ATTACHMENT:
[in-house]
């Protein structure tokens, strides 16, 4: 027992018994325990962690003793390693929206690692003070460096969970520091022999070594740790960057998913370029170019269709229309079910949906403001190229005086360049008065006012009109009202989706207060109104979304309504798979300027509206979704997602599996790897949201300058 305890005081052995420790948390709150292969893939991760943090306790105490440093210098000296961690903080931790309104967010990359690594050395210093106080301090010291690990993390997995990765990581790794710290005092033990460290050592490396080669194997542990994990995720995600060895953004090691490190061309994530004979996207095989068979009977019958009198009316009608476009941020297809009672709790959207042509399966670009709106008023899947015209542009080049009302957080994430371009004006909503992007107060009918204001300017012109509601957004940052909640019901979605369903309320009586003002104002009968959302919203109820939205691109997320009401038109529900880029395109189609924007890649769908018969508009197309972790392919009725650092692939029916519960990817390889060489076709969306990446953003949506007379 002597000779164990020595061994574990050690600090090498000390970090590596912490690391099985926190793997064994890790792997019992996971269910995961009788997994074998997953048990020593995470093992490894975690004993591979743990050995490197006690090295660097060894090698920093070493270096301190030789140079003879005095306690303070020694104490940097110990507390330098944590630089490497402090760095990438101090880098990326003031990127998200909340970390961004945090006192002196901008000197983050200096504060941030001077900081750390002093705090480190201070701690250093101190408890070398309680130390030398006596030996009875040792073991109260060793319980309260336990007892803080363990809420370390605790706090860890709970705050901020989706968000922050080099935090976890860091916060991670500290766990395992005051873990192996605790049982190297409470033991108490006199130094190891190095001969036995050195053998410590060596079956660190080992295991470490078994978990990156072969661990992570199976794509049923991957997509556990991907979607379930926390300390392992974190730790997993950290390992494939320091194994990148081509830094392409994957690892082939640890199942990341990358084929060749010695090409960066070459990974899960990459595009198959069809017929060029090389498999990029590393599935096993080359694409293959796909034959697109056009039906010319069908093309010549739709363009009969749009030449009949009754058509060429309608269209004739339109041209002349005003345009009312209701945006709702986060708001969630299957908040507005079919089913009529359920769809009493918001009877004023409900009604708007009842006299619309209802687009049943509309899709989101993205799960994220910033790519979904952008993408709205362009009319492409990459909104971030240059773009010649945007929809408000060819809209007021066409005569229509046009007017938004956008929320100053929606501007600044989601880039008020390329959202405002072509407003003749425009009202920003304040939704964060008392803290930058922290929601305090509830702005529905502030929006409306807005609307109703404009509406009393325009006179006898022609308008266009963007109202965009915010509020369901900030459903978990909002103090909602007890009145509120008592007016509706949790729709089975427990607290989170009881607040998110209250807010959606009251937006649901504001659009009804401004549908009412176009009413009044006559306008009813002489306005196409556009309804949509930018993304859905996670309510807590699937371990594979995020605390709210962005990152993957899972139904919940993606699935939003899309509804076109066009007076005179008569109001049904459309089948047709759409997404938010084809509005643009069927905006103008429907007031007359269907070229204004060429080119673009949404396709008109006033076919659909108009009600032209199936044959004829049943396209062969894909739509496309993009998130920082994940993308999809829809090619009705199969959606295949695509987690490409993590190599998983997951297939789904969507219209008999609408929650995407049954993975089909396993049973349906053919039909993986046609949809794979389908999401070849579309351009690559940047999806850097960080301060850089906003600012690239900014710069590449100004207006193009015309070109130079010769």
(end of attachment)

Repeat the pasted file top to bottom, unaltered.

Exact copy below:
[in-house]
């Protein structure tokens, strides 16, 4: 027992018994325990962690003793390693929206690692003070460096969970520091022999070594740790960057998913370029170019269709229309079910949906403001190229005086360049008065006012009109009202989706207060109104979304309504798979300027509206979704997602599996790897949201300058 305890005081052995420790948390709150292969893939991760943090306790105490440093210098000296961690903080931790309104967010990359690594050395210093106080301090010291690990993390997995990765990581790794710290005092033990460290050592490396080669194997542990994990995720995600060895953004090691490190061309994530004979996207095989068979009977019958009198009316009608476009941020297809009672709790959207042509399966670009709106008023899947015209542009080049009302957080994430371009004006909503992007107060009918204001300017012109509601957004940052909640019901979605369903309320009586003002104002009968959302919203109820939205691109997320009401038109529900880029395109189609924007890649769908018969508009197309972790392919009725650092692939029916519960990817390889060489076709969306990446953003949506007379 002597000779164990020595061994574990050690600090090498000390970090590596912490690391099985926190793997064994890790792997019992996971269910995961009788997994074998997953048990020593995470093992490894975690004993591979743990050995490197006690090295660097060894090698920093070493270096301190030789140079003879005095306690303070020694104490940097110990507390330098944590630089490497402090760095990438101090880098990326003031990127998200909340970390961004945090006192002196901008000197983050200096504060941030001077900081750390002093705090480190201070701690250093101190408890070398309680130390030398006596030996009875040792073991109260060793319980309260336990007892803080363990809420370390605790706090860890709970705050901020989706968000922050080099935090976890860091916060991670500290766990395992005051873990192996605790049982190297409470033991108490006199130094190891190095001969036995050195053998410590060596079956660190080992295991470490078994978990990156072969661990992570199976794509049923991957997509556990991907979607379930926390300390392992974190730790997993950290390992494939320091194994990148081509830094392409994957690892082939640890199942990341990358084929060749010695090409960066070459990974899960990459595009198959069809017929060029090389498999990029590393599935096993080359694409293959796909034959697109056009039906010319069908093309010549739709363009009969749009030449009949009754058509060429309608269209004739339109041209002349005003345009009312209701945006709702986060708001969630299957908040507005079919089913009529359920769809009493918001009877004023409900009604708007009842006299619309209802687009049943509309899709989101993205799960994220910033790519979904952008993408709205362009009319492409990459909104971030240059773009010649945007929809408000060819809209007021066409005569229509046009007017938004956008929320100053929606501007600044989601880039008020390329959202405002072509407003003749425009009202920003304040939704964060008392803290930058922290929601305090509830702005529905502030929006409306807005609307109703404009509406009393325009006179006898022609308008266009963007109202965009915010509020369901900030459903978990909002103090909602007890009145509120008592007016509706949790729709089975427990607290989170009881607040998110209250807010959606009251937006649901504001659009009804401004549908009412176009009413009044006559306008009813002489306005196409556009309804949509930018993304859905996670309510807590699937371990594979995020605390709210962005990152993957899972139904919940993606699935939003899309509804076109066009007076005179008569109001049904459309089948047709759409997404938010084809509005643009069927905006103008429907007031007359269907070229204004060429080119673009949404396709008109006033076919659909108009009600032209199936044959004829049943396209062969894909739509496309993009998130920082994940993308999809829809090619009705199969959606295949695509987690490409993590190599998983997951297939789904969507219209008999609408929650995407049954993975089909396993049973349906053919039909993986046609949809794979389908999401070849579309351009690559940047999806850097960080301060850089906003600012690239900014710069590449100004207006193009015309070109130079010769």